Merida Vacation Travel Guide | Expedia (4K)
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Merida Vacation Travel Guide | Expedia (4K)

The city of Mérida is the capital of
the Mexican state of Yucatan. While much of the peninsula is famed
for its resorts, Meérida is the epicentre of Yucatan culture, history, and, Mayan pride. At the city’s heart is Plaza Grande. This relaxed square is surrounded by some of
the city’s most beautiful buildings, many built from the sun-baked stones of
the great Mayan temples which once stood here. Facing the square is Merida’s oldest building, Casa de Montejo,
built by the city’s founding Conquistador. Step inside the shady courtyards and lavish
interiors of this residence, home of the Montejo dynasty
for over four centuries. Just across the square rises Mérida Cathedral, whose massive altarpiece symbolises
the eventual reconciliation between the Maya and the Spanish peoples. Right next door, discover modern sculptures,
at the Contemporary Art Museum, which proudly displays works by some of the region’s
most popular and thought-provoking artists. Radiating from Plaza Grande are pastel streets
filled with architectural treasures and cool parks. Just a block away, relax with locals in Hidalgo Park, an oasis surrounded by cafes, restaurants
and charming hotels. From here it’s just a few steps to
The Jose Peon Contreras Theatre, the home of the Yucatan Symphony Orchestra. In the late 1800s, Yucatan became the centre
of henequen production, and Merida fast became
one of the world’s wealthiest cities. Take a walk up Paseo de Montejo, an avenue inspired by
the great boulevards of Paris, where Yucatan’s elite built their stately homes. Pay a visit to Casa Montes Molina, a mansion preserved down to its very last detail, and experience the scents and patinas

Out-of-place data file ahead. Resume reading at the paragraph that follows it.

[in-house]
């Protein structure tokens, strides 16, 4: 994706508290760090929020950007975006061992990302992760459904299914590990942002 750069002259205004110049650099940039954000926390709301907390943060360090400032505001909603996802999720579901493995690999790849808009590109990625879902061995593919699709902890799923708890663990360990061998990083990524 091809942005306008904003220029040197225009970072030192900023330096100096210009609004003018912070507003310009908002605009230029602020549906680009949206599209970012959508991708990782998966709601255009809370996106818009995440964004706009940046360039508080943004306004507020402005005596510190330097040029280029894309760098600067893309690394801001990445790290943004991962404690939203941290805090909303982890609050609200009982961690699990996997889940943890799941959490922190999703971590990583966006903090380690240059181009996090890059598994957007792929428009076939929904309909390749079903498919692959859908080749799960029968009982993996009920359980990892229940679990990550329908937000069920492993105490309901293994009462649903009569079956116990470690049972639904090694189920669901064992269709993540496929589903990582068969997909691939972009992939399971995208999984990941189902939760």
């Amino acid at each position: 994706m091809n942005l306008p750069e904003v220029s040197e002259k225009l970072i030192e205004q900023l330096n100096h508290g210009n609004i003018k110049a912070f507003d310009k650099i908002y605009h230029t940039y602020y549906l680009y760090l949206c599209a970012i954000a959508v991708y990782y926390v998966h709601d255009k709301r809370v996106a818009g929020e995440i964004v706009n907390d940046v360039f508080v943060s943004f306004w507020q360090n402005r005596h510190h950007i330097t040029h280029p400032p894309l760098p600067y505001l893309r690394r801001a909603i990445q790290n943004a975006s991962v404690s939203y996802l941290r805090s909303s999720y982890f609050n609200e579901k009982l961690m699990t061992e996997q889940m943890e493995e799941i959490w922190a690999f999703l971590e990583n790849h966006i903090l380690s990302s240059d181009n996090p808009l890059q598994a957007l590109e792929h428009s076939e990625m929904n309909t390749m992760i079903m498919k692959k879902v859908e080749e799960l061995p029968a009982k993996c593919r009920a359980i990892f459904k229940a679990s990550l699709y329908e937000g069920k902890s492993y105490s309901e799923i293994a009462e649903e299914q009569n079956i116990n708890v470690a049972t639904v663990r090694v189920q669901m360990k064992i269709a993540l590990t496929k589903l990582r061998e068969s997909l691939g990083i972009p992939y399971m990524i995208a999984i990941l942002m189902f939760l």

of a bygone era. Mérida is filled with windows into the past,
including its many museums, which cover everything from Yucatan song
to the folk arts of Mexico. Just a short walk south from Plaza Grande
is the Museum of The City of Merida, which charts the rich and sometimes turbulent
history of Yucatan’s capital. Once the residence of a former governor and general, Palacio Cantón is now home to Yucatan’s
Anthropology and History Museum. While nearby, the Great Museum of the Mayan World creates a striking contrast to
Mérida’s historic streetscapes. The building was inspired by the form of the
sacred ceiba tree, which the Maya believed was a bridge to the
heavens and the underworld. Inside, its collections are the perfect gateway
to a civilisation, which has long captured the imaginations of
explorers and anthropologists. One such adventurer was the Englishman,
Frederick Catherwood. Step into the explorer’s historic residence
to see his lithographs of lost Mayan cities, which when published in the 1800s, created a sensation all over the world. When it’s time to take your own Mayan adventure,
hit the road. Just ten miles north of Mérida,
are the Dzibilchaltun Ruins. Or take the forty-minute drive south to Mayapan, the Mayan capital from the 13th to the 15th centuries. The deeper you venture into Yucatan,
the greater the reward. An hour’s drive southwest from Mayapan are
the hills of Puuc. Here you’ll find the incredibly ornate ruins
of Uxmal, where the Pyramid of the Magician looms high
above the expansive Governor’s Palace. In Yucatan, all roads eventually lead to Chichén Itza, the most famous of all the Mayan cities. Walk across the blood-soaked ball court, where
opposing teams literally played for their lives. Wander through a forest of stone at
the Court of a Thousand Columns. Then, let your gaze climb the staircase of
El Castillo, and you’ll soon appreciate why these ancient ruins
are considered one of the world’s great wonders. The heat and humidity of Yucatan can be fierce, so when the Mexican sun starts to climb, escape underground into the incredible caves
of Calcehtok. The Yucatan Peninsula has also been blessed
with an incredible network of over 6000 cenotes. For the ancient Maya, these clear subterranean
pools provided water for their cities. And some, such as the Sacred Cenote of
Chichén Itza, were considered portals to the afterlife. Today, many of these cenotes
are the perfect place to cool off. But of course, there’s nowhere better to
wash away the Yucatan dust than back in Mérida, one of the most cultural, historic and coolest
cities in all of Mexico.


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